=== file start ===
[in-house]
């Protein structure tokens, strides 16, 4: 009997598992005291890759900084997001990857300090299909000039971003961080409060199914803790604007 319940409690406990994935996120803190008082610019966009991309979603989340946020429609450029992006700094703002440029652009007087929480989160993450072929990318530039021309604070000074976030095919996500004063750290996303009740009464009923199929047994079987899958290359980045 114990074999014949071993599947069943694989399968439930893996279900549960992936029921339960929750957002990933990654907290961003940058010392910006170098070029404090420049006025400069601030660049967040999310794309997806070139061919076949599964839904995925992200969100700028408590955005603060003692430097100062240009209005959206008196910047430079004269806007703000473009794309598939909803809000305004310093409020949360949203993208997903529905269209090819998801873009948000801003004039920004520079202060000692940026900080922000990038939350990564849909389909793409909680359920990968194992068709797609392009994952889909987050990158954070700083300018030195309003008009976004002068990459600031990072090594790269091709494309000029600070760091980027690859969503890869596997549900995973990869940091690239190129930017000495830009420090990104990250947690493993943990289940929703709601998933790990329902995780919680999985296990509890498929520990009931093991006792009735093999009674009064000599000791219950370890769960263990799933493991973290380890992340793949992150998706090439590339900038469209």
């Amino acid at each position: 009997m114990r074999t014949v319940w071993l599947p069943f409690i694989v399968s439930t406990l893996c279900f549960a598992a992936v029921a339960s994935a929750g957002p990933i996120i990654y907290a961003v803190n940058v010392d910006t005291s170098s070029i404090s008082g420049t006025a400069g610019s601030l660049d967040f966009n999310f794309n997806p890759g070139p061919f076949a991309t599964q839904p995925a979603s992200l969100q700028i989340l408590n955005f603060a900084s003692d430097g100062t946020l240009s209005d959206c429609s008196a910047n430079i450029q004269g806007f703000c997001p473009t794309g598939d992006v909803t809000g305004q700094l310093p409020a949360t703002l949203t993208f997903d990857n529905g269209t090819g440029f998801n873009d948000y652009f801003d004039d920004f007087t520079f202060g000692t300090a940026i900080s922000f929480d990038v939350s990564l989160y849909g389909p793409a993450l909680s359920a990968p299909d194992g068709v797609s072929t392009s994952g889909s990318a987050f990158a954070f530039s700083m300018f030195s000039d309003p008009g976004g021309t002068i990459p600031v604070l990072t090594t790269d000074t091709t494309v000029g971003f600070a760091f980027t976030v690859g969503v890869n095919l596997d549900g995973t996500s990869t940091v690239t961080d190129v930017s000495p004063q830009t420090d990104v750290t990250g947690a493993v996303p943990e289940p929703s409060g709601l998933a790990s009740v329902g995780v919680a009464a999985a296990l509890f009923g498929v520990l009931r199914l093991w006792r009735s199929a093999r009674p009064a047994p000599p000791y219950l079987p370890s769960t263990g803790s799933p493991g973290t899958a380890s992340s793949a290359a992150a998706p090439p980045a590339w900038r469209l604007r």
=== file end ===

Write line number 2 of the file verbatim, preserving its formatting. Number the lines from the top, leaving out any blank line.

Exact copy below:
């Protein structure tokens, strides 16, 4: 009997598992005291890759900084997001990857300090299909000039971003961080409060199914803790604007 319940409690406990994935996120803190008082610019966009991309979603989340946020429609450029992006700094703002440029652009007087929480989160993450072929990318530039021309604070000074976030095919996500004063750290996303009740009464009923199929047994079987899958290359980045 114990074999014949071993599947069943694989399968439930893996279900549960992936029921339960929750957002990933990654907290961003940058010392910006170098070029404090420049006025400069601030660049967040999310794309997806070139061919076949599964839904995925992200969100700028408590955005603060003692430097100062240009209005959206008196910047430079004269806007703000473009794309598939909803809000305004310093409020949360949203993208997903529905269209090819998801873009948000801003004039920004520079202060000692940026900080922000990038939350990564849909389909793409909680359920990968194992068709797609392009994952889909987050990158954070700083300018030195309003008009976004002068990459600031990072090594790269091709494309000029600070760091980027690859969503890869596997549900995973990869940091690239190129930017000495830009420090990104990250947690493993943990289940929703709601998933790990329902995780919680999985296990509890498929520990009931093991006792009735093999009674009064000599000791219950370890769960263990799933493991973290380890992340793949992150998706090439590339900038469209």